benefit to having an HR manual is that you don’t have to outline all possible
variations of each potential issue in your employee handbook.
Instead, you can outline your policies and general
scenarios, and then refer employees to talk with HR or their manager about
their specific situations. That keeps the employee handbook at a manageable length,
so it’s easy for employees to find the information they need.
When does an organization need an employee handbook and an HR
The 50th employee is commonly thought of as a starting line for implementing employee handbooks and HR manuals. That’s because 50 employees is the trigger for compliance with federal employment regulations such as:
- Employer shared responsibility under the Affordable Care Act (ACA)
- Family Medical Leave Act (FMLA)
- EEO-1 reporting for companies with federal contracts
Some states and local governments have their own laws that
affect employers with 50 or more employees, too. So, it’s crucial to have your
HR manual and employee handbook in place to ensure compliance across the board.
However, there’s no need to wait for that fiftieth hire. There are benefits to beginning to build your HR manual and your employee handbook as soon as possible.
Creating these documents when your company is just
launching, or while it’s still small, allows you to be proactive about shaping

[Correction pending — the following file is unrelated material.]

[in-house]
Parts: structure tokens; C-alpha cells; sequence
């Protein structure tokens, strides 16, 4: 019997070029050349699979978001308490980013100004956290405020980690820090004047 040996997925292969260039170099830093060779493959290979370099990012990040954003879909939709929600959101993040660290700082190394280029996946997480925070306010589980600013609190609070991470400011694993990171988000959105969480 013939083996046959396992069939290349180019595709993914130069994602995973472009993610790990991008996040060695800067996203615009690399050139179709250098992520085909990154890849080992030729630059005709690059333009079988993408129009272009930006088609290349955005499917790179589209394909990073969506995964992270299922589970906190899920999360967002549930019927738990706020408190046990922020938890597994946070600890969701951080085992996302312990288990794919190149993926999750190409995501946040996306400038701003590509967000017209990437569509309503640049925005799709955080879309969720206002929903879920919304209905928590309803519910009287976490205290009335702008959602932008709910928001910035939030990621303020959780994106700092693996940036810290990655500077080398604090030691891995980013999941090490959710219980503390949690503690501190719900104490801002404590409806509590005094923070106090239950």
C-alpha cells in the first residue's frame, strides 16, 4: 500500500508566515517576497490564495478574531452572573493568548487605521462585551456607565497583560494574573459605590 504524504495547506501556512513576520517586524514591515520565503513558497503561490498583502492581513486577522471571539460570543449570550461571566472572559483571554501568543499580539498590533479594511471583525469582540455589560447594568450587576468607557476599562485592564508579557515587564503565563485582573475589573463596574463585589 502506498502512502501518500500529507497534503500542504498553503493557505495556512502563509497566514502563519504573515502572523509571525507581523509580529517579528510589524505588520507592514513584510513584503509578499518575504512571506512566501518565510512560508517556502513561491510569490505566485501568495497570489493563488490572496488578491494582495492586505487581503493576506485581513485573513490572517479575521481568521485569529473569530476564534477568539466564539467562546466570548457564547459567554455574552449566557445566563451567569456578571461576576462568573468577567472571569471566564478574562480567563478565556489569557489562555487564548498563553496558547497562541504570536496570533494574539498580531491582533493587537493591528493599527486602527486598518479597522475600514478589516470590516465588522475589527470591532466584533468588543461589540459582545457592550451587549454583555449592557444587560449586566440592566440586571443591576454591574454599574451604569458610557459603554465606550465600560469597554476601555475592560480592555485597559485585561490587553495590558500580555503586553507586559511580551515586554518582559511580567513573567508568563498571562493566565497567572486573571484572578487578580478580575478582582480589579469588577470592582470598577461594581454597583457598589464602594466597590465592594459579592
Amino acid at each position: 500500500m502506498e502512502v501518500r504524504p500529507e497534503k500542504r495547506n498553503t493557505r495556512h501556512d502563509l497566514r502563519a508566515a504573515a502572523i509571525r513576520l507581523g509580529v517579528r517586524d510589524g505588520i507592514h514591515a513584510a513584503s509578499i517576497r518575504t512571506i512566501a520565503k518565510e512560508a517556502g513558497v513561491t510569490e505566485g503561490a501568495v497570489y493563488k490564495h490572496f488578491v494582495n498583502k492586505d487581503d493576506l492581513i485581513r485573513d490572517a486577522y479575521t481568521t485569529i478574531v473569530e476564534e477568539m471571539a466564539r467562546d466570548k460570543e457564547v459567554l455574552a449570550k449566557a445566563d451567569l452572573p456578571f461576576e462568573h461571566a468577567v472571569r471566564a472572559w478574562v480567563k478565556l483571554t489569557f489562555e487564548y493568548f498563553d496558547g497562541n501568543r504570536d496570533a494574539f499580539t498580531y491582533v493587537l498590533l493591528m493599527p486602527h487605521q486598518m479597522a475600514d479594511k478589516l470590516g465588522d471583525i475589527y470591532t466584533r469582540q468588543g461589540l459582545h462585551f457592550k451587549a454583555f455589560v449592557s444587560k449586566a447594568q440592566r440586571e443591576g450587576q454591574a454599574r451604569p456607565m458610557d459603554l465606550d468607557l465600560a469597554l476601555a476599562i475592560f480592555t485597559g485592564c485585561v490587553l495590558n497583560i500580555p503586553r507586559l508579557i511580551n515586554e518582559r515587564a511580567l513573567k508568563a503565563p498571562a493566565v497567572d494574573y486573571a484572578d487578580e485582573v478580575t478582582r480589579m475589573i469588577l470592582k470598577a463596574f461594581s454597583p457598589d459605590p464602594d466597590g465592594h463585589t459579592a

your company culture. The handbook sets the tone for your organization by
outlining your policies and expectations.
At the same time, the HR manual sets out procedures to
make sure those policies and expectations are handled consistently and in
compliance with employment laws from the very start. As your employee policies
expand and become more detailed, your HR manual will grow along with it to
support those changes.
Having your policies and procedures documented as you grow can make the shift to federal compliance requirements easier when your company hires employee number 50.
Where to start with your HR manual and employee handbook
If your organization is just getting started with both of
these documents, it may be most efficient to start by working on your employee
handbook and then building the HR manual to support your handbook policies.
If you already have an employee handbook, you may want to